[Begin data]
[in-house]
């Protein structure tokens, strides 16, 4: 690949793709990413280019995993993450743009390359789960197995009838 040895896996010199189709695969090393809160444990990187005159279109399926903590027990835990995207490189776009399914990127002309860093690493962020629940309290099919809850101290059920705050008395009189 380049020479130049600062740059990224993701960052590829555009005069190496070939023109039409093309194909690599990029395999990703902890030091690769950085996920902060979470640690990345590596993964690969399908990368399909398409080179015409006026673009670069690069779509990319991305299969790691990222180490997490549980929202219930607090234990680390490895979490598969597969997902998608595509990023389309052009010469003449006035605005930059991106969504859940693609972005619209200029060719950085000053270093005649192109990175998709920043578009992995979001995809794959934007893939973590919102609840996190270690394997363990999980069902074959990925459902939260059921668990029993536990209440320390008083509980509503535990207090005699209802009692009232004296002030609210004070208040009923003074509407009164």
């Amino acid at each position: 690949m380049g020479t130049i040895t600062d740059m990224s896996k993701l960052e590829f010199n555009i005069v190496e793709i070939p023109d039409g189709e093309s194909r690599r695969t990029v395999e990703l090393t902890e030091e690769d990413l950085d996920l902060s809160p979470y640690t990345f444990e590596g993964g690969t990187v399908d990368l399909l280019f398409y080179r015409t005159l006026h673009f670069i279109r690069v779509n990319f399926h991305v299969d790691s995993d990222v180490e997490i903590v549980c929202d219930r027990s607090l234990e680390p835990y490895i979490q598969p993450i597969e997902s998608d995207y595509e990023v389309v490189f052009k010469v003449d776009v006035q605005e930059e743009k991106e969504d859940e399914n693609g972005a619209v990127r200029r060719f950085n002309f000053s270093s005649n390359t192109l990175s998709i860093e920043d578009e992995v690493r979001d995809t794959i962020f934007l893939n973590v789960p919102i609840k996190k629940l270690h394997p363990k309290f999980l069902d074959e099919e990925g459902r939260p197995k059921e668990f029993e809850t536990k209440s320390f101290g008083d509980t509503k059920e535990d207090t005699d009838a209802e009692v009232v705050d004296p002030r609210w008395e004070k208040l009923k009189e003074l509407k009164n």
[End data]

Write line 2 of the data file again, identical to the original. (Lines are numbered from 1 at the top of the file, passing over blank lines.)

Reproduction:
């Protein structure tokens, strides 16, 4: 690949793709990413280019995993993450743009390359789960197995009838 040895896996010199189709695969090393809160444990990187005159279109399926903590027990835990995207490189776009399914990127002309860093690493962020629940309290099919809850101290059920705050008395009189 380049020479130049600062740059990224993701960052590829555009005069190496070939023109039409093309194909690599990029395999990703902890030091690769950085996920902060979470640690990345590596993964690969399908990368399909398409080179015409006026673009670069690069779509990319991305299969790691990222180490997490549980929202219930607090234990680390490895979490598969597969997902998608595509990023389309052009010469003449006035605005930059991106969504859940693609972005619209200029060719950085000053270093005649192109990175998709920043578009992995979001995809794959934007893939973590919102609840996190270690394997363990999980069902074959990925459902939260059921668990029993536990209440320390008083509980509503535990207090005699209802009692009232004296002030609210004070208040009923003074509407009164």